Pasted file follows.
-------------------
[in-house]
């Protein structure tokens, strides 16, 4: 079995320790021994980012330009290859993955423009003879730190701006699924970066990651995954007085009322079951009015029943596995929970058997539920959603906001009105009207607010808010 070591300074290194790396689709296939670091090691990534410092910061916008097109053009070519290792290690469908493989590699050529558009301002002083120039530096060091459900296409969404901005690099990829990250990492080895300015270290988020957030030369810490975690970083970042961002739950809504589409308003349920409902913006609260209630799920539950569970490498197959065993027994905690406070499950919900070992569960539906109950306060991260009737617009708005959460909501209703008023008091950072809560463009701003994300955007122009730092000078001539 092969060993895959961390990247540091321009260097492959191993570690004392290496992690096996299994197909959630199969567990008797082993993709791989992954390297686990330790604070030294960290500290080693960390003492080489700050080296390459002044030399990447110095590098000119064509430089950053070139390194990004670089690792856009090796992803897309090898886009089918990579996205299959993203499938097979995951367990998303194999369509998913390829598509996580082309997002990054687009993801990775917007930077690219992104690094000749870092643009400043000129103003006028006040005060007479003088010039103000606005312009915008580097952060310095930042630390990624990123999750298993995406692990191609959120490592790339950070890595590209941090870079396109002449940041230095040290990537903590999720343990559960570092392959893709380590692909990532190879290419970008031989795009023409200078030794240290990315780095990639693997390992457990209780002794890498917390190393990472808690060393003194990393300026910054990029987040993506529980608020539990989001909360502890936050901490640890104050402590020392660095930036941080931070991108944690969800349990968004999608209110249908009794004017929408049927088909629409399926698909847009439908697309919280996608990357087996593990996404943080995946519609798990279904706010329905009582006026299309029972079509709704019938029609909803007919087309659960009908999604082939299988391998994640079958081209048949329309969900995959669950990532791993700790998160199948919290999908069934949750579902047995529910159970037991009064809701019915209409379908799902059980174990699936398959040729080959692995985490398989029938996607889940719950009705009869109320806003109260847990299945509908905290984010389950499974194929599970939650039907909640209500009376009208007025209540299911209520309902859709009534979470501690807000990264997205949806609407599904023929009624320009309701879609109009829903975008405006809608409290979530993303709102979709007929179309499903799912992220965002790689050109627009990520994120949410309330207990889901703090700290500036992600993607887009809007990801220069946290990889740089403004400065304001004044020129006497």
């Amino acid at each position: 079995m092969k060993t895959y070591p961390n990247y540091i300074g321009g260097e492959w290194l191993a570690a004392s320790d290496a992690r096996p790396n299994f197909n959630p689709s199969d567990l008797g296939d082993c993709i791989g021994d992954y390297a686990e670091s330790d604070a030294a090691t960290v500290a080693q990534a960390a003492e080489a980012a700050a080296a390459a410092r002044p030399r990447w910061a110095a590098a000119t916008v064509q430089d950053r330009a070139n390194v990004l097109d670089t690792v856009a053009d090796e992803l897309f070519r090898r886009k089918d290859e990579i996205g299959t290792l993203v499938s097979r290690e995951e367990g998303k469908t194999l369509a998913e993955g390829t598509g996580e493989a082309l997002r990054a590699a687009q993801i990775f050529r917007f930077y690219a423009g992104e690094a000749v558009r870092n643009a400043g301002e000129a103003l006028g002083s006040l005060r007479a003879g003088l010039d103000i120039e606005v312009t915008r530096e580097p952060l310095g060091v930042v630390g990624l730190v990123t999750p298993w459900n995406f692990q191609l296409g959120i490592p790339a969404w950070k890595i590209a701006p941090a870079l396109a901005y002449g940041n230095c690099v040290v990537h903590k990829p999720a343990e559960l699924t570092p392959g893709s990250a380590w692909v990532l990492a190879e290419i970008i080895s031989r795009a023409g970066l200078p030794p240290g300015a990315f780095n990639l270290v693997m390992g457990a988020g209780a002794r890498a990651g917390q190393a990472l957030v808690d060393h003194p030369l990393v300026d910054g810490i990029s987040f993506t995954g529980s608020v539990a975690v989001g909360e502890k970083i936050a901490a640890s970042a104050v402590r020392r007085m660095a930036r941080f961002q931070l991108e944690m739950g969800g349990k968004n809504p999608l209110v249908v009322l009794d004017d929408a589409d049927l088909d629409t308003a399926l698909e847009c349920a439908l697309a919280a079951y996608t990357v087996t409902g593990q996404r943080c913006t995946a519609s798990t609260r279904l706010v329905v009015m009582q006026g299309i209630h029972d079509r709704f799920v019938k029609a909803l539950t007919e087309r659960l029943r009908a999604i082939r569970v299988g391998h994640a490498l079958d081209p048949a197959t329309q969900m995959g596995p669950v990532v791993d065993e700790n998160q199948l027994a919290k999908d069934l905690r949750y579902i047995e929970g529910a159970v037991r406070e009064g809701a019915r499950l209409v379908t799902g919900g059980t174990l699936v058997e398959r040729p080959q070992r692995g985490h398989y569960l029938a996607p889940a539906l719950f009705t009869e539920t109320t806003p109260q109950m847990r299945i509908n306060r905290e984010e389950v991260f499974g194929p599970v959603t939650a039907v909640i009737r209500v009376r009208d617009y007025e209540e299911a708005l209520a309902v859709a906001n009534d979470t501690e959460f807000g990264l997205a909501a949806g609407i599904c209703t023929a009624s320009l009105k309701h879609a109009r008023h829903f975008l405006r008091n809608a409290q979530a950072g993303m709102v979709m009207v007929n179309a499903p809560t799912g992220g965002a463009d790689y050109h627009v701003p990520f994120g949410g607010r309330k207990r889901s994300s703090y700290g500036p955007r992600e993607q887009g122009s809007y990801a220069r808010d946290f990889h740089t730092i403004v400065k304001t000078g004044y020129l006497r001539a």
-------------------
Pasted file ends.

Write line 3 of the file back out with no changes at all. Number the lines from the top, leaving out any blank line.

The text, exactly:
């Amino acid at each position: 079995m092969k060993t895959y070591p961390n990247y540091i300074g321009g260097e492959w290194l191993a570690a004392s320790d290496a992690r096996p790396n299994f197909n959630p689709s199969d567990l008797g296939d082993c993709i791989g021994d992954y390297a686990e670091s330790d604070a030294a090691t960290v500290a080693q990534a960390a003492e080489a980012a700050a080296a390459a410092r002044p030399r990447w910061a110095a590098a000119t916008v064509q430089d950053r330009a070139n390194v990004l097109d670089t690792v856009a053009d090796e992803l897309f070519r090898r886009k089918d290859e990579i996205g299959t290792l993203v499938s097979r290690e995951e367990g998303k469908t194999l369509a998913e993955g390829t598509g996580e493989a082309l997002r990054a590699a687009q993801i990775f050529r917007f930077y690219a423009g992104e690094a000749v558009r870092n643009a400043g301002e000129a103003l006028g002083s006040l005060r007479a003879g003088l010039d103000i120039e606005v312009t915008r530096e580097p952060l310095g060091v930042v630390g990624l730190v990123t999750p298993w459900n995406f692990q191609l296409g959120i490592p790339a969404w950070k890595i590209a701006p941090a870079l396109a901005y002449g940041n230095c690099v040290v990537h903590k990829p999720a343990e559960l699924t570092p392959g893709s990250a380590w692909v990532l990492a190879e290419i970008i080895s031989r795009a023409g970066l200078p030794p240290g300015a990315f780095n990639l270290v693997m390992g457990a988020g209780a002794r890498a990651g917390q190393a990472l957030v808690d060393h003194p030369l990393v300026d910054g810490i990029s987040f993506t995954g529980s608020v539990a975690v989001g909360e502890k970083i936050a901490a640890s970042a104050v402590r020392r007085m660095a930036r941080f961002q931070l991108e944690m739950g969800g349990k968004n809504p999608l209110v249908v009322l009794d004017d929408a589409d049927l088909d629409t308003a399926l698909e847009c349920a439908l697309a919280a079951y996608t990357v087996t409902g593990q996404r943080c913006t995946a519609s798990t609260r279904l706010v329905v009015m009582q006026g299309i209630h029972d079509r709704f799920v019938k029609a909803l539950t007919e087309r659960l029943r009908a999604i082939r569970v299988g391998h994640a490498l079958d081209p048949a197959t329309q969900m995959g596995p669950v990532v791993d065993e700790n998160q199948l027994a919290k999908d069934l905690r949750y579902i047995e929970g529910a159970v037991r406070e009064g809701a019915r499950l209409v379908t799902g919900g059980t174990l699936v058997e398959r040729p080959q070992r692995g985490h398989y569960l029938a996607p889940a539906l719950f009705t009869e539920t109320t806003p109260q109950m847990r299945i509908n306060r905290e984010e389950v991260f499974g194929p599970v959603t939650a039907v909640i009737r209500v009376r009208d617009y007025e209540e299911a708005l209520a309902v859709a906001n009534d979470t501690e959460f807000g990264l997205a909501a949806g609407i599904c209703t023929a009624s320009l009105k309701h879609a109009r008023h829903f975008l405006r008091n809608a409290q979530a950072g993303m709102v979709m009207v007929n179309a499903p809560t799912g992220g965002a463009d790689y050109h627009v701003p990520f994120g949410g607010r309330k207990r889901s994300s703090y700290g500036p955007r992600e993607q887009g122009s809007y990801a220069r808010d946290f990889h740089t730092i403004v400065k304001t000078g004044y020129l006497r001539a």